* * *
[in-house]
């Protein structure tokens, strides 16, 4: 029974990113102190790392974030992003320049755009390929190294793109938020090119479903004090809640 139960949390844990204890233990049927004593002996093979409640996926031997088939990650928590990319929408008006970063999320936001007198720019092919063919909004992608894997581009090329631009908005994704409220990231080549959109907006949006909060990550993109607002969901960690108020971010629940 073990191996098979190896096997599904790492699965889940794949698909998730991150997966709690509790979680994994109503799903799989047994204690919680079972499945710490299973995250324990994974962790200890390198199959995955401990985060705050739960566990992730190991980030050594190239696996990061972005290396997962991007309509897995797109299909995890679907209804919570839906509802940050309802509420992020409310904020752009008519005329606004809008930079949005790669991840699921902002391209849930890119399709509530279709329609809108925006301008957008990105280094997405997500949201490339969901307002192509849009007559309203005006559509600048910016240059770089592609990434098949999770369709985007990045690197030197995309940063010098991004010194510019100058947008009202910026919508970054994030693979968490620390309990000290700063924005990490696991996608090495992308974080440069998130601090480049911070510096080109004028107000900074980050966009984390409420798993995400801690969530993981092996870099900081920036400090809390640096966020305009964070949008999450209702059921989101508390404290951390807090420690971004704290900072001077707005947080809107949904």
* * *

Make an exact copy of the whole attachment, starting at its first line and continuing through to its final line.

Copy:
[in-house]
């Protein structure tokens, strides 16, 4: 029974990113102190790392974030992003320049755009390929190294793109938020090119479903004090809640 139960949390844990204890233990049927004593002996093979409640996926031997088939990650928590990319929408008006970063999320936001007198720019092919063919909004992608894997581009090329631009908005994704409220990231080549959109907006949006909060990550993109607002969901960690108020971010629940 073990191996098979190896096997599904790492699965889940794949698909998730991150997966709690509790979680994994109503799903799989047994204690919680079972499945710490299973995250324990994974962790200890390198199959995955401990985060705050739960566990992730190991980030050594190239696996990061972005290396997962991007309509897995797109299909995890679907209804919570839906509802940050309802509420992020409310904020752009008519005329606004809008930079949005790669991840699921902002391209849930890119399709509530279709329609809108925006301008957008990105280094997405997500949201490339969901307002192509849009007559309203005006559509600048910016240059770089592609990434098949999770369709985007990045690197030197995309940063010098991004010194510019100058947008009202910026919508970054994030693979968490620390309990000290700063924005990490696991996608090495992308974080440069998130601090480049911070510096080109004028107000900074980050966009984390409420798993995400801690969530993981092996870099900081920036400090809390640096966020305009964070949008999450209702059921989101508390404290951390807090420690971004704290900072001077707005947080809107949904």